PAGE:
This paper examines the practical use of physical biotopes as the basic component of instream physical habitat. These are identified by dominant flow type as a particular combination of substrate and hydraulic parameters will have a characteristic surface flow type. Eleven rivers representing a range of geomorphological features and physical biotopes were selected, and depth, velocity, and substrate data were collected at metre intervals in subjectively-spaced transects. Flow type was recorded at each sample “cell” and transects classified on the basis of dominant flow type. Combined hydraulic indices were calculated in order to characterise more completely a particular biotope and to facilitate comparisons among different discharges and sites.

The subjective classification of flow types was tested statistically by discriminant analysis and units were shown to be hydraulically discrete in terms of Froude number and other combined hydraulic indices. Identification of physical biotopes by flow types has been incorporated into the Environment Agency’s (formerly National Rivers Authority) River Habitat Survey (RHS). The RHS is based on 500 m reaches selected randomly within a stratified selection from a national grid, to characterise the physical features of rivers in England and Wales, and to provide an objective method for assessing habitat quality.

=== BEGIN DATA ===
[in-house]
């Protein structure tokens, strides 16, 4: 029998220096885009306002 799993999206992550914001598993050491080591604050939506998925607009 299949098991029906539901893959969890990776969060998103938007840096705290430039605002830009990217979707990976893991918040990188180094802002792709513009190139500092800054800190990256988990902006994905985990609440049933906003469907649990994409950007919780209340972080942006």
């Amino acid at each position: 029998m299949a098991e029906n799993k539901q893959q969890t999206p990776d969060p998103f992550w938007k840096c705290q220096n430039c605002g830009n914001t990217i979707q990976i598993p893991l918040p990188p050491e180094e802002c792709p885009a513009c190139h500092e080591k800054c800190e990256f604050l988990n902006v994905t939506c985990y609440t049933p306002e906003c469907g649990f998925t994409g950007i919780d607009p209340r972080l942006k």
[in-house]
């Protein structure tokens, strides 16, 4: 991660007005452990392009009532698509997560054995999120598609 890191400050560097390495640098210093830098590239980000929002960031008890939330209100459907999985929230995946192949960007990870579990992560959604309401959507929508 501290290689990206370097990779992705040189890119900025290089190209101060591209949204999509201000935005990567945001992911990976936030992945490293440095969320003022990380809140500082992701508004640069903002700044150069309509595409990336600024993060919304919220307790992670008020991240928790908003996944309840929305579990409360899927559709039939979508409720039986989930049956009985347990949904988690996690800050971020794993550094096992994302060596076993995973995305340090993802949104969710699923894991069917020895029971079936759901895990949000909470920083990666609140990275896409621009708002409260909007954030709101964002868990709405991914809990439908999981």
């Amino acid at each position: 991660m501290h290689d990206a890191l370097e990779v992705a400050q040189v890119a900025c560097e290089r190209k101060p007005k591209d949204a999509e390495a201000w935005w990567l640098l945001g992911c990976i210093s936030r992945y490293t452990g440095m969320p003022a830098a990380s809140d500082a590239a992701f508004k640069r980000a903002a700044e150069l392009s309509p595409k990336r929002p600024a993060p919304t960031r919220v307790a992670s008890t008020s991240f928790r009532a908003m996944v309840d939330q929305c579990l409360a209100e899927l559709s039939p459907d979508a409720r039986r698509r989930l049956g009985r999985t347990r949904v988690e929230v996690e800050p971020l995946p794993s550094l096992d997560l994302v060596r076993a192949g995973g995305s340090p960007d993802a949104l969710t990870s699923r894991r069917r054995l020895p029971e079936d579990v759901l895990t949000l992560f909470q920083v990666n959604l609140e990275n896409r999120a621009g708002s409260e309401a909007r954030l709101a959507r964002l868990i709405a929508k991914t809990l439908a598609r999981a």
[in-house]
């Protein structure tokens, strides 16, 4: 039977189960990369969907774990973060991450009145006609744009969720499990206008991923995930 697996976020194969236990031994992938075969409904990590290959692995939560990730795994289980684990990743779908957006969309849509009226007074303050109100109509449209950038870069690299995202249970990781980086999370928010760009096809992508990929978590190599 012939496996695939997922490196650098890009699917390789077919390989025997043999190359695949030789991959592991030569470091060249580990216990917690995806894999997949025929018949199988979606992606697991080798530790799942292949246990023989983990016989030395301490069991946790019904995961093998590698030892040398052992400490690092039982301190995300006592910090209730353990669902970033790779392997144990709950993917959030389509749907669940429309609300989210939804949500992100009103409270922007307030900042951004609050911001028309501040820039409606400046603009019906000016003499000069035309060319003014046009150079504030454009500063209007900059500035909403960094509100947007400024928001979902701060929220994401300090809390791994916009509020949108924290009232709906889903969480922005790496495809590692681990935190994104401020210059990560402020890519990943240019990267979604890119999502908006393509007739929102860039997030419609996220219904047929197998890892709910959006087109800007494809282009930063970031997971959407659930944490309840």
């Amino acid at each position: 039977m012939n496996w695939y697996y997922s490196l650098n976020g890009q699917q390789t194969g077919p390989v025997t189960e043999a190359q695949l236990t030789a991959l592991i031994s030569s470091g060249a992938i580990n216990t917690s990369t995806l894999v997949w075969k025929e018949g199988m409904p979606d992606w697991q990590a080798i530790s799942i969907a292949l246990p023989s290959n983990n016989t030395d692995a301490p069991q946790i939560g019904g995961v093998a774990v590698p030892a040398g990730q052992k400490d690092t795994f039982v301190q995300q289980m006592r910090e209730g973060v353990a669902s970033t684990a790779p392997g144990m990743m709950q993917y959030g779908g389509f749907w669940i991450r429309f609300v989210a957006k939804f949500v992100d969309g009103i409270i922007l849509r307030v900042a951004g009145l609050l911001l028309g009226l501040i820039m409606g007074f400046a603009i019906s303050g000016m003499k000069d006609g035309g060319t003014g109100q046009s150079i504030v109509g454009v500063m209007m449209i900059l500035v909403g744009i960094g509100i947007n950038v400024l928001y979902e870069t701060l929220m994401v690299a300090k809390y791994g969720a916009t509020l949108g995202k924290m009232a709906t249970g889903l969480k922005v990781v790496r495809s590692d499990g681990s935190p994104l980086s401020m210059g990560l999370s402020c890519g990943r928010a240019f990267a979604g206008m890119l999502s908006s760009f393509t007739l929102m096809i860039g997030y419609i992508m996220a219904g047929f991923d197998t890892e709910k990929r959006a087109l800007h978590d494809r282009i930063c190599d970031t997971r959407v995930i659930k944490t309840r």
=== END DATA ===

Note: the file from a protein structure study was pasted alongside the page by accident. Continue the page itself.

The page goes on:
Biotope mapping at different flows was undertaken to establish how the biotope sequence differs among sites and with increasing discharge. Threshold discharges at which biotopes change are related to flow duration data to predict annual patterns of biotope ‘patchiness’ and ‘diversity’. Flows may then be manipulated to maintain ‘natural’ or ‘desirable’ biotopes. Sustainable management of aquatic systems and their biota would require flow management of critical reaches or biotopes, at key life-stages of target organisms.

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